The IDF has been working with IAI on the technology and recently I spoke with the company about their roboticist technology which has been incorporated into the vehicle. You can read the full story here. 

But what’s the point?

Well, although it has not been confirmed by either the IDF or IAI, it seems likely that if you kept the remote weapon station on the vehicle with the aid of cameras and sensors the unmanned HMMWV could become the ultimate border patrol vehicle.

The video appears to show the IDF’s unmanned HMMWV with the Rafael Mini Typhoon weapon station.

However, Israel is not the only nation developing this technology. The US military is set to have a live demonstration of such a vehicle later on this month as the Maneuver Center of Excellence at Fort Benning looks to develop this technology.

Watch this space as there is certainly more developments to come regarding the unmanned HMMWV.

Royal Navy: Maintaining the fleet

The UK’s Royal Navy is patiently awaiting the arrival of the Queen Elizabeth-class (QEC) carrier at its new home in Portsmouth in the coming weeks.

On Monday I visited Her Majesty’s Naval Base (HMNB) Portsmouth to find out more about some of the other class of ships based there, the Type 23 and 45, but I also got a glimpse at some of the impressive infrastructure at the base which will support QEC.

Navigation aids have been installed to guide the 280m vessel into the port. There is also an onshore power generation source which will keep the vessel running while it is docked and an airport-style arrivals hall to support the 500-plus contractors which will be coming and going from the carrier each day when in Portsmouth.

Meanwhile, on 1 August, it was announced that £3 million was to be saved on the QEC as part of a new deal to supply the RN with more than 10,000 different types of consumable items – covering everything from fittings and fixtures to pistons and pumps.

It ought to be noted that maintenance of such a vessel is no mean feat, Babcock currently has a contract to do so.

While I was at HMNB I spoke with BAE Systems about some of its experiences maintaining the RN’s Type 45 and Type 23 fleets.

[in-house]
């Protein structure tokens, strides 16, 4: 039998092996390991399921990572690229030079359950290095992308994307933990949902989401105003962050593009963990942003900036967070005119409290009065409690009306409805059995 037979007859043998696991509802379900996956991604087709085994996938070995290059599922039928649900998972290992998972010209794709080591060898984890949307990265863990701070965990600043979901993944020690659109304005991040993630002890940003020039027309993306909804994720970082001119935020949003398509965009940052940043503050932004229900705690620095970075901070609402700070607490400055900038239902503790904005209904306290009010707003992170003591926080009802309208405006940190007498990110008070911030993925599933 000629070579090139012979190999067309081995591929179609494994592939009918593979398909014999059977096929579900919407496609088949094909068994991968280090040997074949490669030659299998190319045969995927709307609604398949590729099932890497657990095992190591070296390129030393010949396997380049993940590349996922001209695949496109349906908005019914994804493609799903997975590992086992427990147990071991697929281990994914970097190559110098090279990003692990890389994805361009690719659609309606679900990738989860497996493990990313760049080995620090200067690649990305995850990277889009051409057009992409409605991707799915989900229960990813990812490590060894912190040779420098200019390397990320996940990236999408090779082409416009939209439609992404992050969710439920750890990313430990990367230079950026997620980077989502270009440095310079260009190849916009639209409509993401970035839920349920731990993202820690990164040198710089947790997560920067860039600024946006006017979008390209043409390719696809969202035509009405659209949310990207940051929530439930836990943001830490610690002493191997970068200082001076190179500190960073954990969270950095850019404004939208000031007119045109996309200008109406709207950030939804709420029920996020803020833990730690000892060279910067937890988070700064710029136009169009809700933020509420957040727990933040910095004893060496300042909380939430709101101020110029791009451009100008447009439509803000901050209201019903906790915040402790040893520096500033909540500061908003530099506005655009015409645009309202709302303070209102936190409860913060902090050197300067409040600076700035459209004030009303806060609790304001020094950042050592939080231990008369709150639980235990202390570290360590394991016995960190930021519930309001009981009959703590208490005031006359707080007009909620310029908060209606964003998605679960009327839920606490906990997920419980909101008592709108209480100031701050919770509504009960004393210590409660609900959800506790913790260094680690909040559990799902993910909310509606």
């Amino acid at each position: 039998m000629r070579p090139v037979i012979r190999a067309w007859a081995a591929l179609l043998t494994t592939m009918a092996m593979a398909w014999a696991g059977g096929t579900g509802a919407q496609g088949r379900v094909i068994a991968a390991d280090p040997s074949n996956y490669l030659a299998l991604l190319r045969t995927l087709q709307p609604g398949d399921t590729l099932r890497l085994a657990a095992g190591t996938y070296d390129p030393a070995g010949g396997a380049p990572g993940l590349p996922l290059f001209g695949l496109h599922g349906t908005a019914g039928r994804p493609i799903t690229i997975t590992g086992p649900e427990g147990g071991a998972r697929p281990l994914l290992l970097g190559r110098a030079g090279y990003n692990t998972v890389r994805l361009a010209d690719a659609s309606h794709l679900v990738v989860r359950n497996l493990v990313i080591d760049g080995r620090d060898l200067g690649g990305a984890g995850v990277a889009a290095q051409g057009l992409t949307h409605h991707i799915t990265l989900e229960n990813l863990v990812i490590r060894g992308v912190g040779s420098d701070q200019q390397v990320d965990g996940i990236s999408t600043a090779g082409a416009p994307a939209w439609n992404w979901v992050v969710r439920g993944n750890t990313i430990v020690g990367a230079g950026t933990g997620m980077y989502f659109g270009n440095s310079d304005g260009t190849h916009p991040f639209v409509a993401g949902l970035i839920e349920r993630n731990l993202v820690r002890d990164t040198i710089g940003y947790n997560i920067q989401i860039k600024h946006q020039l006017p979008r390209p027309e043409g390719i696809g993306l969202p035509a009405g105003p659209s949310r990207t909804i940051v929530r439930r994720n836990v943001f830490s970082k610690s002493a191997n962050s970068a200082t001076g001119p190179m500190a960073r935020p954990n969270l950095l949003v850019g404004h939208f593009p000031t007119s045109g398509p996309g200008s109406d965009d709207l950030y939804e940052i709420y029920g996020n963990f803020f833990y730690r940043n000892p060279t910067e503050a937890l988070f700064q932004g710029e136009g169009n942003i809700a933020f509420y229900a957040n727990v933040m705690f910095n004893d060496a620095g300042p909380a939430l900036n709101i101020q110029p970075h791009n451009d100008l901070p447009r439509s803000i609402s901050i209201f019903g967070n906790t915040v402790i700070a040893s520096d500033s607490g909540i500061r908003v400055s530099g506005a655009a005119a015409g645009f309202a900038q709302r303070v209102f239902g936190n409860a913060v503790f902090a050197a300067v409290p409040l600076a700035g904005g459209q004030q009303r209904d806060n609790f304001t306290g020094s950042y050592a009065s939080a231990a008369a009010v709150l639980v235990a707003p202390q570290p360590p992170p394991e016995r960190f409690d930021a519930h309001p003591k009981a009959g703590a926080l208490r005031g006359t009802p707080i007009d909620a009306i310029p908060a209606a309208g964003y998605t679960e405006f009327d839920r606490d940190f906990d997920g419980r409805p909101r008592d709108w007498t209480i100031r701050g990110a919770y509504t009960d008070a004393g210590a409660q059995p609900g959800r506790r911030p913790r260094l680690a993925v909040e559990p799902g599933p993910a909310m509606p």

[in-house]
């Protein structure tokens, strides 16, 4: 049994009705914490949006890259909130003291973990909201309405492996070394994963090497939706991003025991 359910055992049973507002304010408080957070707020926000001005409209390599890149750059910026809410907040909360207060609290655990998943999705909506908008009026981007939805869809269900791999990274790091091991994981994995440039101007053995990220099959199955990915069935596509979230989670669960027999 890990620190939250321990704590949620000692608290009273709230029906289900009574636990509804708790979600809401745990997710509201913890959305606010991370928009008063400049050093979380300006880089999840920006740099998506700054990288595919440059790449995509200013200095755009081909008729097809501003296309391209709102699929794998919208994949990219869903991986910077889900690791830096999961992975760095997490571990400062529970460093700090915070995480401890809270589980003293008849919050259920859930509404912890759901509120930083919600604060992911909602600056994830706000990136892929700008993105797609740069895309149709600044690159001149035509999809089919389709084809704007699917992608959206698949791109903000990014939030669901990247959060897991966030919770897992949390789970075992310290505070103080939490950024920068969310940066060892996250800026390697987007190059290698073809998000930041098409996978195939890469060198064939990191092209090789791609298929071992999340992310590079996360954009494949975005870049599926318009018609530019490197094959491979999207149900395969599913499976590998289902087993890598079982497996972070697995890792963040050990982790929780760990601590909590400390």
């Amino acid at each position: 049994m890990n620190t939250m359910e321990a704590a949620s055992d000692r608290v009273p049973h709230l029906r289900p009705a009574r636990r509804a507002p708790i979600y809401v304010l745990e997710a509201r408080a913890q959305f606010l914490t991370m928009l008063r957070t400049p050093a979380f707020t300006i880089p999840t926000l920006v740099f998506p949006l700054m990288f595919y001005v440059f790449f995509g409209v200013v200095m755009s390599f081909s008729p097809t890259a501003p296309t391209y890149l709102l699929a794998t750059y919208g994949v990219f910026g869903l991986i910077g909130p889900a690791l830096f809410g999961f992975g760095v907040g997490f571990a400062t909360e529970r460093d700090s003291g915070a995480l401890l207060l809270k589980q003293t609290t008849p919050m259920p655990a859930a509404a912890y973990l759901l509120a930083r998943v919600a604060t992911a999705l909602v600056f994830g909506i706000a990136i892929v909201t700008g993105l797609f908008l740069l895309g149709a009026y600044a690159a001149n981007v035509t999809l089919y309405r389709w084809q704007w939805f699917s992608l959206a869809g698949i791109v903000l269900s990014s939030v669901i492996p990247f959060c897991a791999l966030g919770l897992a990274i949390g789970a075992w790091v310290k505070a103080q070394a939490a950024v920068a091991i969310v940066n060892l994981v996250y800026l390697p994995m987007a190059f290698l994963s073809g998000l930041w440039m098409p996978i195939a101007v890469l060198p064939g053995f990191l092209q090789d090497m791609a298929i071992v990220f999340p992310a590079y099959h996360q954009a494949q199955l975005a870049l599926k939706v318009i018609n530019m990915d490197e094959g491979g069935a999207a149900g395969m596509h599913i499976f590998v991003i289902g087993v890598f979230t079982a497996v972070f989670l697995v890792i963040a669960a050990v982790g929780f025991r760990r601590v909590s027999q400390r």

The Type 45 has notably been making headlines with various issues with its propulsion systems and at one time all six were seen to be alongside or in dock at one time.

BAE Systems has said that one of the lessons learned from its support of the Type 45 programme is the need to have spares readily available.

Additionally, there was supposed to be one serious mid-life upgrade but a continuous engineering philosophy was adopted with a lot of the maintenance to be done during fleet time under the original BAE Systems contract. That was the concept as it evolved over a decade ago, according to BAE Systems.

The reality has been that the ships staff have been required to do much more than operate and maintain only – something the enterprise should have thought about beforehand, BAE admitted.

A single mid-life upgrade just did not work and capability insertion has been a continuous feature for the Type 45s.

An ongoing effort, Project Napier, is also being carried out to enhance the vessel’s power and propulsion systems

The Type 45s are now moving to a common support model which will see DE&S take over more of the maintenance, supported by BAE Systems. Design, maintenance and equipment management will return to DE&S and the QEC will follow this model from the outset.

The company is already working with teams to implement this support model on the future Type 26s and it has been implemented on the Type 23s.

With new vessels coming into service it is imperative that the RN looks closely at both the successes and failings of previous projects.

More on this, lessons learned and future plans for maintenance can be found on the Shephard Media website.